Mayor Bill de Blasio has directed the firing of New York City’s ethics watchdog, capping a tumultuous, nearly five-year tenure in which the two sparred over how the mayor's team raises political donations, runs public housing and sets manpower at the NYPD sex-crimes unit.
De Blasio cited an independent report issued a month ago finding that the watchdog, Commissioner of Investigation Mark Peters, overstepped his authority when he tried to seize control of an office that investigates public schools, fired a whistleblower who complained, and displayed discourteous and unprofessional behavior — conduct for which he apologized.
Peters had once been de Blasio’s campaign treasurer and close friend, and the two faced criticism upon the appointment in 2014 that the watchdog post could be neutered as a result. The relationship soured, however, as Peters pursued repeated probes of de Blasio, a fellow Democrat.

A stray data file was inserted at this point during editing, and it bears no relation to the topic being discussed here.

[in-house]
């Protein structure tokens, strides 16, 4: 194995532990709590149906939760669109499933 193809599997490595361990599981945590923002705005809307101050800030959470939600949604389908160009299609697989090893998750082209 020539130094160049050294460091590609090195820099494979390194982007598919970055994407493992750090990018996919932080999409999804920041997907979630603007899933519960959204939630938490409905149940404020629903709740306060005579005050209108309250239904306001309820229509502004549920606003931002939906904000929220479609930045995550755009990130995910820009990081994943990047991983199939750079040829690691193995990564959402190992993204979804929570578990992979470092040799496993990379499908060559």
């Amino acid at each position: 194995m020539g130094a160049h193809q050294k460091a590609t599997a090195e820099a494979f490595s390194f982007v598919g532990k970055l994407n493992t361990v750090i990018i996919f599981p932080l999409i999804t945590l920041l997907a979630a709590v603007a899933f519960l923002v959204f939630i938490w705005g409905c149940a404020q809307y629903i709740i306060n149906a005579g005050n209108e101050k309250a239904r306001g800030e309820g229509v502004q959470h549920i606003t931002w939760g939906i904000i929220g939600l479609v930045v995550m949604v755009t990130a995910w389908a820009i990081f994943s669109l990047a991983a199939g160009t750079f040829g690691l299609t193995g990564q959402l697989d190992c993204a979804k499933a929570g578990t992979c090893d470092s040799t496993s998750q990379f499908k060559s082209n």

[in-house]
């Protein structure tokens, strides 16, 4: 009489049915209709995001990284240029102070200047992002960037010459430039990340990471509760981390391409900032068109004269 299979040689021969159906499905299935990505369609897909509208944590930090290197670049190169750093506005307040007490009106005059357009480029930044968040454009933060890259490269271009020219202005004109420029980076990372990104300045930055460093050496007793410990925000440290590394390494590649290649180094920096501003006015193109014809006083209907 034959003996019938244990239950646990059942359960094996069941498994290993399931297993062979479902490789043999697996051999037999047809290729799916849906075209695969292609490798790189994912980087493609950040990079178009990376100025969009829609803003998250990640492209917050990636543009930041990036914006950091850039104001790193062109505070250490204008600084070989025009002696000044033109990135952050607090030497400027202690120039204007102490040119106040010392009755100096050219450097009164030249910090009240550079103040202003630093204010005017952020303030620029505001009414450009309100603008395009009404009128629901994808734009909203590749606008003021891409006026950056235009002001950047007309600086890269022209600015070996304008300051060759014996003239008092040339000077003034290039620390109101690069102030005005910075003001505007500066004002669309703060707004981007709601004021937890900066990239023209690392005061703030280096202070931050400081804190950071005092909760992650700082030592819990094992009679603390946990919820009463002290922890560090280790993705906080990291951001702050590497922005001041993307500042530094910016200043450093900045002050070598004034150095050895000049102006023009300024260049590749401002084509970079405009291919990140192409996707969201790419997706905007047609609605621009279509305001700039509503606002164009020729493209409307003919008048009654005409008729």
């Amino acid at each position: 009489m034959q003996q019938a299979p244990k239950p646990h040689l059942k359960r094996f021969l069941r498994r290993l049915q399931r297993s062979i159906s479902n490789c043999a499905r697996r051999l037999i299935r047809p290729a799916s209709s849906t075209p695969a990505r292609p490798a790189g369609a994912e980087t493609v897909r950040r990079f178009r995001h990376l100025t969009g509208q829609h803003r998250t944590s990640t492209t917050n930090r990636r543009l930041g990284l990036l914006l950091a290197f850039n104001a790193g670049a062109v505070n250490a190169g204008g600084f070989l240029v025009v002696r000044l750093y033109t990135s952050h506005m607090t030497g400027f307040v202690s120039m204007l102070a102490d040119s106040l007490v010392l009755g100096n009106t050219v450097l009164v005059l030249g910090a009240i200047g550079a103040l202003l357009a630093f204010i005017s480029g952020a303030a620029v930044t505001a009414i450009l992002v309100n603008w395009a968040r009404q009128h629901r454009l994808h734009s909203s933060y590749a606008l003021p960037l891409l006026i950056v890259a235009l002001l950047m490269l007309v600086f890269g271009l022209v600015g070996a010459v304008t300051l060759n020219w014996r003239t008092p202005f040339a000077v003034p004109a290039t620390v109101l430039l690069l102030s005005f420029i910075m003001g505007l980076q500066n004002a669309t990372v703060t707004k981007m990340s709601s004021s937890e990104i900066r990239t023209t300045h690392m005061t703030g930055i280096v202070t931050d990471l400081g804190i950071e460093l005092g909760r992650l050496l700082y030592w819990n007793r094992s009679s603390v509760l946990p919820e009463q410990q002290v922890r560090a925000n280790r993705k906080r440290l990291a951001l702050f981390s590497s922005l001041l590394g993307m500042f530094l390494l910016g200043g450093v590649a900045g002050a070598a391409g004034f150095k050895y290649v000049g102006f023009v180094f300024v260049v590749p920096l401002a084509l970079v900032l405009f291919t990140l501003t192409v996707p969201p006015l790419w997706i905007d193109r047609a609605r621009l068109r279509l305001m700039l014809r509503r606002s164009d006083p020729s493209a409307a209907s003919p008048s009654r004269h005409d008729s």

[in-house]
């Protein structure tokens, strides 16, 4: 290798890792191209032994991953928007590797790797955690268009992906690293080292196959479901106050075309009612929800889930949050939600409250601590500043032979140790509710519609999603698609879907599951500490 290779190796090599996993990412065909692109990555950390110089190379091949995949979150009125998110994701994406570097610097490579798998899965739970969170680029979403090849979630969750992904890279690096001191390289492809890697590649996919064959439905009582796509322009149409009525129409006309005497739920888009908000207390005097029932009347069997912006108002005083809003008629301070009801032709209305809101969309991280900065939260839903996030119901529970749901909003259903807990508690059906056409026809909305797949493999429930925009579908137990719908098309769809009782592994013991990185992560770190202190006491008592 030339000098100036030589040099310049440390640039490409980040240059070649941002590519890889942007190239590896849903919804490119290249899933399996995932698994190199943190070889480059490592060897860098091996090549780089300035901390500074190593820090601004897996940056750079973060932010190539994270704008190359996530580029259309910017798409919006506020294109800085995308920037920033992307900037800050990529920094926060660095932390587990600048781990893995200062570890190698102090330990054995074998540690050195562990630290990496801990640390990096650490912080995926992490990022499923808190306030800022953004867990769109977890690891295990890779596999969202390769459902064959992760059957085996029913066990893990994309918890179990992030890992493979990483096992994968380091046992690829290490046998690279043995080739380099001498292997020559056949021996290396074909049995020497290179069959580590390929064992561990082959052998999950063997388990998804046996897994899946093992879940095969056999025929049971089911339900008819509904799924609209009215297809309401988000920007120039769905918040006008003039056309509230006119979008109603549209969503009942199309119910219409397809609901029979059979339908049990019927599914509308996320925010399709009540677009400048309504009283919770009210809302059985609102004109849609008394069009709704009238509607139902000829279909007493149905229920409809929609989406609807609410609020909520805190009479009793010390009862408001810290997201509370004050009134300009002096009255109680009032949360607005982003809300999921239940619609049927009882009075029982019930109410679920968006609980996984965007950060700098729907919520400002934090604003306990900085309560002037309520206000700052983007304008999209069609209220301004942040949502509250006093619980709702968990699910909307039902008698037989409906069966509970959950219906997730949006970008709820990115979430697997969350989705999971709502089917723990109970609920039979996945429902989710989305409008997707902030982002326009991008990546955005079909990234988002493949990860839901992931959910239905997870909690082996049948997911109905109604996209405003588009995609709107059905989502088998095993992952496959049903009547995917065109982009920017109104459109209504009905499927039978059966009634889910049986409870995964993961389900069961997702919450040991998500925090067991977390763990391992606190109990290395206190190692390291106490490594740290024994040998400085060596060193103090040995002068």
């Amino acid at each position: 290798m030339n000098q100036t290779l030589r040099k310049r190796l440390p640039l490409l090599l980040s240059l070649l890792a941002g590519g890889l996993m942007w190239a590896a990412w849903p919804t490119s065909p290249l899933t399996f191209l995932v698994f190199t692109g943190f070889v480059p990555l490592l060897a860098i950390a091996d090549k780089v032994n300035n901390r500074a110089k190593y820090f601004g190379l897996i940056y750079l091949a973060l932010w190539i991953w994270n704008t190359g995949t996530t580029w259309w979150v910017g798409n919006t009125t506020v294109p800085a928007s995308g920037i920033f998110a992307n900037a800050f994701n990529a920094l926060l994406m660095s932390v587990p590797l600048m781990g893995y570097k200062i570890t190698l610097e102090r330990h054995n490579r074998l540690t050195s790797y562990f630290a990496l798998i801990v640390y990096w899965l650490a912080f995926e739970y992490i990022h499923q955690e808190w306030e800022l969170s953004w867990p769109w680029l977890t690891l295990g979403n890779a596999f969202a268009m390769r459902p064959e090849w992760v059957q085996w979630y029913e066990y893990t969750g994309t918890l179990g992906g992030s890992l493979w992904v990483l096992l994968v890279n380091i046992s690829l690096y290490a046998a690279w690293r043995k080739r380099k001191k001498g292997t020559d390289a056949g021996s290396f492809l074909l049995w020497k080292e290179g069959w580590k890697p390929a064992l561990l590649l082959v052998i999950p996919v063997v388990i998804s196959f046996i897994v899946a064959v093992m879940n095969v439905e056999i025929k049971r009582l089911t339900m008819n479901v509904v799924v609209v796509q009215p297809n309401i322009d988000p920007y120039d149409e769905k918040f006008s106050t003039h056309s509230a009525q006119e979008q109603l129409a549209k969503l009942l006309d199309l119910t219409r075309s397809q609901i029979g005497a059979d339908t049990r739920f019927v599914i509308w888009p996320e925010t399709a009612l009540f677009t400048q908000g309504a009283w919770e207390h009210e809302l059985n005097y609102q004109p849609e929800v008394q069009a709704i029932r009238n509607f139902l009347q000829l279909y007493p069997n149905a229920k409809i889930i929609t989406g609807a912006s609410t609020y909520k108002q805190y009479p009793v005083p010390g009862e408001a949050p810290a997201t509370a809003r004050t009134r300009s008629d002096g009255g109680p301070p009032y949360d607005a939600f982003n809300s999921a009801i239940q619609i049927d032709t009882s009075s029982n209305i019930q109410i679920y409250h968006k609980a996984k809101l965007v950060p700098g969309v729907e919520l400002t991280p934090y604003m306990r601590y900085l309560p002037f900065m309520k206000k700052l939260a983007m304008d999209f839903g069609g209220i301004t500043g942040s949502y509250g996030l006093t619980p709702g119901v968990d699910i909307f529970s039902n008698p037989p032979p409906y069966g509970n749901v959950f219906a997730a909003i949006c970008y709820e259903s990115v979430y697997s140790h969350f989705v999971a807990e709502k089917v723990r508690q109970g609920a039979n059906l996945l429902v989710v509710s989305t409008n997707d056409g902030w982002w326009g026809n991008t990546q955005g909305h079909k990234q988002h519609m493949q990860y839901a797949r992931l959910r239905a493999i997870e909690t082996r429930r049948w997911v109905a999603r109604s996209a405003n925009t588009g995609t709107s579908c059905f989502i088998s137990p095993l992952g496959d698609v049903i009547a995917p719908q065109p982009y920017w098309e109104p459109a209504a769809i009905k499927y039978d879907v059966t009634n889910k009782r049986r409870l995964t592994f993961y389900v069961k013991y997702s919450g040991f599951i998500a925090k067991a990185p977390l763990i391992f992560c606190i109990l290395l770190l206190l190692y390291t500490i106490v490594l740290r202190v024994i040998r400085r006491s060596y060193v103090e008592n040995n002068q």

On Friday, Peters wasn't fired by de Blasio himself. He was summoned to a meeting with First Deputy Mayor Dean Fuleihan, who carried out the mayor’s orders, the men said.
In a written statement, Peters said he would respond in writing to the firing, as is his right under the City Charter, which requires that the investigations commissioner be fired for cause.
In Peters’ place, de Blasio nominated Margaret Garnett, currently New York State’s executive deputy attorney general for criminal justice. The City Council must approve the nomination.
De Blasio has broken with his modern-day predecessors in rarely if ever firing a senior subordinate with whom he's dissatisfied. De Blasio declined to say whom else he has fired. Mayoral spokesman Eric Phillips said he could not recall another person at Peters' level whom the mayor had fired for misconduct.
The incoming state attorney general, Public Advocate Letitia James, said the firing by de Blasio reflected “Trump-like behavior.” De Blasio called such a claim “apples and oranges if ever there was one.”